Wednesday, January 30, 2013

Getting Closer

Felicity is getting closer. We are at T -12 days, but I don't think she will go all the way to her due date. She has dropped and her udder is starting to fill. Not that those necessarily mean that she will go early, but her tail head is raised. That is usually a sign that labor is close. There are two ligaments that run at an angle to her spine that will "disappear" when she is within 12-24 hours of delivery. If you are interested this is a good website to go to (scroll down for ligament info).

I can reach around Felicity's tail, but I can also definitely still feel her ligaments. So we are waiting and watching for those ligaments to go. Her udder should also totally fill, though timing for udder fill is different for every doe, so that isn't really a 100% indicator like the "lost" ligaments are.

Because Felicity is already carrying low when she "dropped" the baby(s) didn't really go anywhere. I am seeing her get wider though. This is the time when the babies will be putting on weight.

Here she is today...

Here you can see how her sides stick out, especially when she tried to turn.

In other farm news, we have moved the fence back and the goats now have the back part of the yard again. We are trying to walk a fine line between giving them access to help keep up the yard and too much access and yard destruction. We were starting to get mud around the front where the fence line was. The current fence is temporary. Our plan are to put up a permanent fence that the chickens can't get through. You can see where I have spread the (now defrosted!) hog fuel. That will be where the new fence will go. The chickens and the goats will share that area. We will still keep the other fence and move it around to give the goats temporary access to some areas of the yard.

I cleaned out the shed yesterday and got it bedded and ready for the delivery. Such excitement!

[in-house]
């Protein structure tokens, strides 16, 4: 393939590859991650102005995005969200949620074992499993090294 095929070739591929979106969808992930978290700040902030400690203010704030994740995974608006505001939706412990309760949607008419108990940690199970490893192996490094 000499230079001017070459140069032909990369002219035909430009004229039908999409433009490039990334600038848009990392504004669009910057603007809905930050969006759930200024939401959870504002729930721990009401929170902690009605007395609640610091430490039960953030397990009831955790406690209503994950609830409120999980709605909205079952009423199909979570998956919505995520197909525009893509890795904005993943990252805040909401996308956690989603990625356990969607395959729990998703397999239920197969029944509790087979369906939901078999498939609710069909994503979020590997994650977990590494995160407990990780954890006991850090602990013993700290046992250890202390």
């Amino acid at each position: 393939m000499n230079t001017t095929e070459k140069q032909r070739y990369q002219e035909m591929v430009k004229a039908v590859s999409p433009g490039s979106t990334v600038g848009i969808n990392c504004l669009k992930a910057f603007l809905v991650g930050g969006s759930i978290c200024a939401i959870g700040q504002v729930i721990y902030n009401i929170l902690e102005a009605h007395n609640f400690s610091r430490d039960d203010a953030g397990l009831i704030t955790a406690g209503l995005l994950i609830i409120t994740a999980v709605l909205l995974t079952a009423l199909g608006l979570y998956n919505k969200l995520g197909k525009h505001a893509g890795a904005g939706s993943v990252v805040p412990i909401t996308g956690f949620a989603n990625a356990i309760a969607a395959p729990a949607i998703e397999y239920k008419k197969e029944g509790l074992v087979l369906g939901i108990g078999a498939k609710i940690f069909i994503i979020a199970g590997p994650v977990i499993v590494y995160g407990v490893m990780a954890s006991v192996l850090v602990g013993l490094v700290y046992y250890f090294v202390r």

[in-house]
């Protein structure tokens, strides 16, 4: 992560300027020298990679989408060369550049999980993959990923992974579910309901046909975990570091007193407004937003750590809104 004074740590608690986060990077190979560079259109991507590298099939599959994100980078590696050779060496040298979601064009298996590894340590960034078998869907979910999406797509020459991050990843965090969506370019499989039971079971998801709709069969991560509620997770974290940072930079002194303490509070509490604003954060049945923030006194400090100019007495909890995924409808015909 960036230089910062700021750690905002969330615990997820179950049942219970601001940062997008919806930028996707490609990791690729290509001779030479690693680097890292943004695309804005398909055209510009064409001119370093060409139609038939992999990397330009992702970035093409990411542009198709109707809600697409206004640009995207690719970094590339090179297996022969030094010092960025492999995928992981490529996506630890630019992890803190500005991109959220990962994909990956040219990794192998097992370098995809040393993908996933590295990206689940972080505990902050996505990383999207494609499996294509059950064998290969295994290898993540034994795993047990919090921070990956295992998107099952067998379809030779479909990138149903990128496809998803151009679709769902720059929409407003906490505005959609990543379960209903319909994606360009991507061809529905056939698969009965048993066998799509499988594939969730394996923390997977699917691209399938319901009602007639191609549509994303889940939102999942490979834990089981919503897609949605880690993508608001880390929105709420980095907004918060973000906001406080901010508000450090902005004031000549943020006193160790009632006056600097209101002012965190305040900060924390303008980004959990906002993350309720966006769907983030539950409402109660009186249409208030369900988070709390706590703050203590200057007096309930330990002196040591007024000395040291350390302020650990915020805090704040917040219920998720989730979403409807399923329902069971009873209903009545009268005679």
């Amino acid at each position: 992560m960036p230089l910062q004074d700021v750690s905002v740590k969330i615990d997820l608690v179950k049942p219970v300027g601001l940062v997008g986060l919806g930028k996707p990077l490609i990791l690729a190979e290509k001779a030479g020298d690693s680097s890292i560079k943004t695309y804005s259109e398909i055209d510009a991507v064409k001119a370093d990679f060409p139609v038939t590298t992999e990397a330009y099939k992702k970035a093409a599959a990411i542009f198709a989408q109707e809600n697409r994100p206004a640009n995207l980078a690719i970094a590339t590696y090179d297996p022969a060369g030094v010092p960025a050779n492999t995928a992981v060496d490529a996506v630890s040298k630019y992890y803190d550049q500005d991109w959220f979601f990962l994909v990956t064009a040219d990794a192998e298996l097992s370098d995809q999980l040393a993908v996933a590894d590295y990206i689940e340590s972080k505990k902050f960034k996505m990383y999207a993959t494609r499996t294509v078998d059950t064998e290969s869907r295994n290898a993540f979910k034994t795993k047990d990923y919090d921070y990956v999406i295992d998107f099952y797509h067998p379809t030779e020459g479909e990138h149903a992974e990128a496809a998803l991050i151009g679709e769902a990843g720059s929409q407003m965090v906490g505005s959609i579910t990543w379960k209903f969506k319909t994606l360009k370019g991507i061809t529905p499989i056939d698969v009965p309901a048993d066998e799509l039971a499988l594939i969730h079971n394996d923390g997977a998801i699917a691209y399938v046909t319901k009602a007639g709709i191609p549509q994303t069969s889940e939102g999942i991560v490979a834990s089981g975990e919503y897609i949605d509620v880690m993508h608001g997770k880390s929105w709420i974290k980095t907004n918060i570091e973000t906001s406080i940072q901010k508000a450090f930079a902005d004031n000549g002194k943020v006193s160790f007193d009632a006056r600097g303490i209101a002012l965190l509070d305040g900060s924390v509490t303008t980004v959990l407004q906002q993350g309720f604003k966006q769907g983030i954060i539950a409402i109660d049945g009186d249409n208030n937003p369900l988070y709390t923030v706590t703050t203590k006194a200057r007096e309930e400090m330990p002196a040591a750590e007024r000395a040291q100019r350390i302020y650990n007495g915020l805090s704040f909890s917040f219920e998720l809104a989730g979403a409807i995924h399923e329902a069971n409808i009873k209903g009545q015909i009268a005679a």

And lest I start thinking that I can really tell when Felicity will deliver, there is the Doe Code...

Doe Code of Honor (author unknown)

The doe's secret code of honor is as old as goats themselves and is the species best kept secret. No doe shall ever kid before its time. (Its time being determined by the following factors):

1- No kid shall be born until total chaos has been reached by all involved. Your owner's house must be a wreck, their family hungry and desperate for clean clothes, and their social life nonexistent.

2- "Midwives" must reach the babbling fool status before you kid out. Bloodshot eyes, tangled hair and the inability to form a sentence mean the time is getting close.

3- For every bell, beeper, camera or whistle they attach to you, kidding must be delayed by at least one day for each item. If they use an audio monitor, one good yell per hour will keep things interesting.

4- If you hear the words, "She's nowhere near ready. She'll be fine while we're away for the weekend," Wait until they load the car, then begin pushing!

5- Owner stress must be at an all time high! If you are in the care of someone else, ten to fifteen phone calls a day is a sign you're getting close.

6- When you hear the words "I can't take it anymore!" wait at least three more days.

7 -You must keep this waiting game interesting. False alarms are mandatory! Little teasers such as looking at your stomach, pushing your food around in the bucket and then walking away from it, and nesting, are always good for a rise. Be creative and find new things to do to keep the adrenaline pumping in those who wait.

8- The honor of all goats is now in your hands. Use this time to avenge all of your barn mates. Think about your friend who had to wear that silly costume in front of those people. Hang onto that baby for another day. OH, they made him do tricks too! Three more days seems fair. Late feedings, the dreaded diet, bad haircuts, those awful wormings can also be avenged at this time.